While it can be unnerving to witness the sharp declines in global equity markets caused by the coronavirus pandemic and the uncertainty it creates, there is a bright spot and what could be a potential opportunity for long term wealth planning. Current market volatility is creating an attractive environment for Roth IRA conversions. A Roth IRA conversion allows investors to transfer all or some of their traditional IRA assets to a Roth IRA. Doing so now can save IRA owners income taxes while rates are low and market prices are down.
There are three main reasons why an individual may want to consider a Roth IRA conversion:
- As a means of reducing future required minimum distributions – RMDs – beginning at age 72 (The SECURE Retirement Bill – Withum Wealth),
- To transfer assets to non-spousal beneficiaries at death more efficiently than a traditional IRA, and
- To further diversify the tax characteristics of an investment portfolio as qualified withdrawals from the Roth IRA are tax-free.
While the strategy has its benefits, converting to a Roth IRA in any given year can be an expensive proposition and may not prove to be the most appropriate decision for all taxpayers. When making the conversion, traditional IRA owners pay tax on the dollar amount converted, or transferred, to a Roth IRA at prevailing ordinary income tax rates. This income is added to any other taxable income generated by the taxpayer in that year. Those who choose to convert are essentially buying out the government’s share of the IRA now rather than waiting until the IRS forces a taxable required minimum distribution. Investors should determine if they have enough assets outside the IRA from which to pay the tax resulting from the conversion. It doesn’t make sense to pay the tax using IRA assets as it reduces the dollar value of the funds moving into the Roth IRA.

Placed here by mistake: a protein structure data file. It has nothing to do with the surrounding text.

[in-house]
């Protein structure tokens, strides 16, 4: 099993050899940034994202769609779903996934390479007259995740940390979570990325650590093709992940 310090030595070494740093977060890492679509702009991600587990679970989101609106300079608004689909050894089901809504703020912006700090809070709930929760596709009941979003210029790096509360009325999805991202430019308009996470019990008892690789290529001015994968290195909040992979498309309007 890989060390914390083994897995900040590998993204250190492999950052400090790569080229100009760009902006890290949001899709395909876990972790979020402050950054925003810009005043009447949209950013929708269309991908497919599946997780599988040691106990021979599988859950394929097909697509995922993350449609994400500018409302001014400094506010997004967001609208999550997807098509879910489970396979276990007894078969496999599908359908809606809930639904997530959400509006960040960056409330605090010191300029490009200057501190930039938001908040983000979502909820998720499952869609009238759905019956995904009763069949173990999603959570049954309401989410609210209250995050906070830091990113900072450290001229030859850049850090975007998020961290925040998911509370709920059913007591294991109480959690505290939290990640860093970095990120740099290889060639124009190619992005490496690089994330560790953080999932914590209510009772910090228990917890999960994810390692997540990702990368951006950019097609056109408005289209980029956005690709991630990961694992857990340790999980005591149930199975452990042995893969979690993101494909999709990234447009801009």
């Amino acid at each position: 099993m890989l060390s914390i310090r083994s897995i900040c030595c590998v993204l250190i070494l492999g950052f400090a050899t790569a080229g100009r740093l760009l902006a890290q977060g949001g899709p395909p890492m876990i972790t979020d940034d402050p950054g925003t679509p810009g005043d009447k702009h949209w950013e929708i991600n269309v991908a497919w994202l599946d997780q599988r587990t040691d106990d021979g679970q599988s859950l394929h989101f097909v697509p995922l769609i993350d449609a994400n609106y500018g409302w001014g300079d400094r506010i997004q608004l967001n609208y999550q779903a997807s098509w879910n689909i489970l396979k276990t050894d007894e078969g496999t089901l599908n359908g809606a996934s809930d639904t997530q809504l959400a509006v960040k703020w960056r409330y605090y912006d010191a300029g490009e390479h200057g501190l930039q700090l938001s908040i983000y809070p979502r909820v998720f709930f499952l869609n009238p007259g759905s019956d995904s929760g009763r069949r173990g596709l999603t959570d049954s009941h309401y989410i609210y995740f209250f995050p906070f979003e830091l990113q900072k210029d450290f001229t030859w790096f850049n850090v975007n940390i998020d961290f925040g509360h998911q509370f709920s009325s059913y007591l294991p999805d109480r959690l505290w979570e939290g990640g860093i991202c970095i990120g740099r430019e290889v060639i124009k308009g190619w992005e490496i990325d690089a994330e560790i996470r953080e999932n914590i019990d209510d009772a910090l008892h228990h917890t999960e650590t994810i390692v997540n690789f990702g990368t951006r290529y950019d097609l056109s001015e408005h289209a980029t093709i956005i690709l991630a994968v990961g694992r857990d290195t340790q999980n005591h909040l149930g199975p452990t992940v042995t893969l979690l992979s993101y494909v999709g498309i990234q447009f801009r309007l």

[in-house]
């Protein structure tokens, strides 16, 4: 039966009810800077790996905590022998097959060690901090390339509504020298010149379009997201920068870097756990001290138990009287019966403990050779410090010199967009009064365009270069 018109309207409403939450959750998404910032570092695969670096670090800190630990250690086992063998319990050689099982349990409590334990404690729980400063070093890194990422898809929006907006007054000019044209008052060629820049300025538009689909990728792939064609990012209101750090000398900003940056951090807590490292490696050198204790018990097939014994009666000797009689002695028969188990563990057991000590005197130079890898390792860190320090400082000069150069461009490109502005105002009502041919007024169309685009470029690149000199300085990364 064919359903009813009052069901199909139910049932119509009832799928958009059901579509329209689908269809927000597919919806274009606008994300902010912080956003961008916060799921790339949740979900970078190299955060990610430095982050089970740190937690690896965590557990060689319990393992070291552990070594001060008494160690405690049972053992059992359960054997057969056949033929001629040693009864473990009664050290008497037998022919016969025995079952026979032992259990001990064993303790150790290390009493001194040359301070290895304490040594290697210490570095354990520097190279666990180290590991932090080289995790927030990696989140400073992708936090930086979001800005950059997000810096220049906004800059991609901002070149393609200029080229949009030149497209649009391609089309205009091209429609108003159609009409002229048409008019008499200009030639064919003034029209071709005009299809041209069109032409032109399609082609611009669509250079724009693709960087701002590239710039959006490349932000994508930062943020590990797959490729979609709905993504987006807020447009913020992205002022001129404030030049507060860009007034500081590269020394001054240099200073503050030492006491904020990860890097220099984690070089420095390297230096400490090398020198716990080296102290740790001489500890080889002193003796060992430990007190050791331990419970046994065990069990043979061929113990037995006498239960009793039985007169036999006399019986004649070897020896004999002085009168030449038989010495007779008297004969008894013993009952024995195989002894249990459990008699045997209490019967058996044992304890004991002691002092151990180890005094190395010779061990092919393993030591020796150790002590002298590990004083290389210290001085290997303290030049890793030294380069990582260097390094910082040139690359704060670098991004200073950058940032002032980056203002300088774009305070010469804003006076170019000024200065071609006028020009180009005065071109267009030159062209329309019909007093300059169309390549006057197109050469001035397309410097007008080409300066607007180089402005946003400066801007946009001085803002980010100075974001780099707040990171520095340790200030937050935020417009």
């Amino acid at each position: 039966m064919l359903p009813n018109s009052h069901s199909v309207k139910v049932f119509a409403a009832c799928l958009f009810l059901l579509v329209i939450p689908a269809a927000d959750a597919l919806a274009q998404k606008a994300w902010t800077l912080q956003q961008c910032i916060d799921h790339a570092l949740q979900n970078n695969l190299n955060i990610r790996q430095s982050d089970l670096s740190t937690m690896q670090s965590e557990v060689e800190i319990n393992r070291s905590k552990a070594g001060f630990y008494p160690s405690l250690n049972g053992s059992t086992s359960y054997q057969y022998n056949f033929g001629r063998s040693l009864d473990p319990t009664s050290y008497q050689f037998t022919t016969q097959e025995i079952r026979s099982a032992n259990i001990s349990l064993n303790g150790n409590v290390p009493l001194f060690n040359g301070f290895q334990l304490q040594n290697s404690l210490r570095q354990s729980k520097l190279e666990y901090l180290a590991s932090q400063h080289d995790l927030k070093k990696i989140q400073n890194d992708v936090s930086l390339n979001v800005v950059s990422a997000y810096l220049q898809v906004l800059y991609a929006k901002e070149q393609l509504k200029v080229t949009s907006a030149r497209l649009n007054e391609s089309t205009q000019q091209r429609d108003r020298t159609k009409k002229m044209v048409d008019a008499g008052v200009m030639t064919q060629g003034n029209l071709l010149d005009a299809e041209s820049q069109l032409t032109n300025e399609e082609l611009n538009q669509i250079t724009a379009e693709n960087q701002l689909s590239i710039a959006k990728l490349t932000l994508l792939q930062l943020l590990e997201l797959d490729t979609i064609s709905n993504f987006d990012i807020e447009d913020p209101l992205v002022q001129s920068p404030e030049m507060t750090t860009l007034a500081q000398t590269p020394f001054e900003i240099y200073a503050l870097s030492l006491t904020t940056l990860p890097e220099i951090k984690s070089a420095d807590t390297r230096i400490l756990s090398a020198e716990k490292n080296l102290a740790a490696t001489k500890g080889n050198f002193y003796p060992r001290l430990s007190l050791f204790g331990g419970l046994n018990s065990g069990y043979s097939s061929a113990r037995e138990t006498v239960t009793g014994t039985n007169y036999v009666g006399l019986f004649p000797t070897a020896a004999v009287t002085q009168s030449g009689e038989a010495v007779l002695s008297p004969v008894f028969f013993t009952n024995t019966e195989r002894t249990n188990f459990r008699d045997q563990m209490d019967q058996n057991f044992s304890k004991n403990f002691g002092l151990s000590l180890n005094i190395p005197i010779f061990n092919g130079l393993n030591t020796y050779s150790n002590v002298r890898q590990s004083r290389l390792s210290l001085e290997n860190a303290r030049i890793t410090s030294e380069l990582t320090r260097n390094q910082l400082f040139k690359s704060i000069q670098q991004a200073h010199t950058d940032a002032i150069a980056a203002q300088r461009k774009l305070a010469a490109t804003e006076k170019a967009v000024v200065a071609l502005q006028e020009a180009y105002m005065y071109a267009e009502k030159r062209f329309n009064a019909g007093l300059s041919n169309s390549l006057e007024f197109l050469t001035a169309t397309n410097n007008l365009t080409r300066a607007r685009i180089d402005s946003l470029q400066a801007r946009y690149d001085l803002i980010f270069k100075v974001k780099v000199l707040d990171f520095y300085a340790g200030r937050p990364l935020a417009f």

Considering a Roth IRA conversion now could mean a lower tax bill. For instance, an investor with a traditional IRA worth $350,000 invested in global equities might have seen her portfolio drop by $90,000. A decision to convert the IRA now rather than a few weeks ago, can save her almost $50,000 in taxes by moving her into a lower tax bracket.
All future gains are shifted to the Roth IRA, a retirement account that is not subject to any future distribution requirements. Reducing future taxable income can help retirees save money on Medicare premiums and taxes on Social Security benefits.
When deciding whether to implement a Roth conversion, an investor should make sure that it fits in their financial plan, including any estate planning considerations. Just because the market is lower doesn’t mean this strategy is right for everyone. IRA owners should consult with their tax advisor prior to implementing a Roth conversion. If you would like to learn more, or for any questions related to this strategy, please contact your advisor at Withum Wealth Management.